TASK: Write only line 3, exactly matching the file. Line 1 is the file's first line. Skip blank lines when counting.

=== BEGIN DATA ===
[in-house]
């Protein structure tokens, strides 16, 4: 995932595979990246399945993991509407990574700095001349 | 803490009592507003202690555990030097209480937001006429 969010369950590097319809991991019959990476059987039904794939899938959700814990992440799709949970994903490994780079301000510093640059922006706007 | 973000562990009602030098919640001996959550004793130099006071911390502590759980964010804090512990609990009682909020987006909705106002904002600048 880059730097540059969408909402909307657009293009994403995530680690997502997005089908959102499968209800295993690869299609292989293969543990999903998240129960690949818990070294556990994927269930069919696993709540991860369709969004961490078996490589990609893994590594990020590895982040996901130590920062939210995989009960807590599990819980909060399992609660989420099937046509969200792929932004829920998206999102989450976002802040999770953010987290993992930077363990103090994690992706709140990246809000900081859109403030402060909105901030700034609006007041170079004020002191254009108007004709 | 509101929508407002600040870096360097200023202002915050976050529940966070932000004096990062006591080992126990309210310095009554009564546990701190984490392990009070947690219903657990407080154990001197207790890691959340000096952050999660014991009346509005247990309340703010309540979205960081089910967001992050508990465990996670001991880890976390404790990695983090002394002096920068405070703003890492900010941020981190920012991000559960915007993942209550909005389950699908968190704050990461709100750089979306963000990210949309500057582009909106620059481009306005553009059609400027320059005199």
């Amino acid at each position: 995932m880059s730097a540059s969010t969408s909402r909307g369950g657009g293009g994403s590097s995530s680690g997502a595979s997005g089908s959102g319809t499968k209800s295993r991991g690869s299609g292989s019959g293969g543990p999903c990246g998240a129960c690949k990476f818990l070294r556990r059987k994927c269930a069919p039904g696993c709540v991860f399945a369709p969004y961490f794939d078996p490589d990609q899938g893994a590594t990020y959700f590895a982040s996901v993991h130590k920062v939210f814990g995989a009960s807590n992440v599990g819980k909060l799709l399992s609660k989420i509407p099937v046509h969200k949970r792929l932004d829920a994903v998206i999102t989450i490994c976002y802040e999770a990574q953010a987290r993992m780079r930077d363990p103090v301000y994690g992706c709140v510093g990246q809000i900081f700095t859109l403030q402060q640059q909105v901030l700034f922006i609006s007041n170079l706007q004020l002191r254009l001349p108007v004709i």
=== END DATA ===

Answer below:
């Amino acid at each position: 995932m880059s730097a540059s969010t969408s909402r909307g369950g657009g293009g994403s590097s995530s680690g997502a595979s997005g089908s959102g319809t499968k209800s295993r991991g690869s299609g292989s019959g293969g543990p999903c990246g998240a129960c690949k990476f818990l070294r556990r059987k994927c269930a069919p039904g696993c709540v991860f399945a369709p969004y961490f794939d078996p490589d990609q899938g893994a590594t990020y959700f590895a982040s996901v993991h130590k920062v939210f814990g995989a009960s807590n992440v599990g819980k909060l799709l399992s609660k989420i509407p099937v046509h969200k949970r792929l932004d829920a994903v998206i999102t989450i490994c976002y802040e999770a990574q953010a987290r993992m780079r930077d363990p103090v301000y994690g992706c709140v510093g990246q809000i900081f700095t859109l403030q402060q640059q909105v901030l700034f922006i609006s007041n170079l706007q004020l002191r254009l001349p108007v004709i």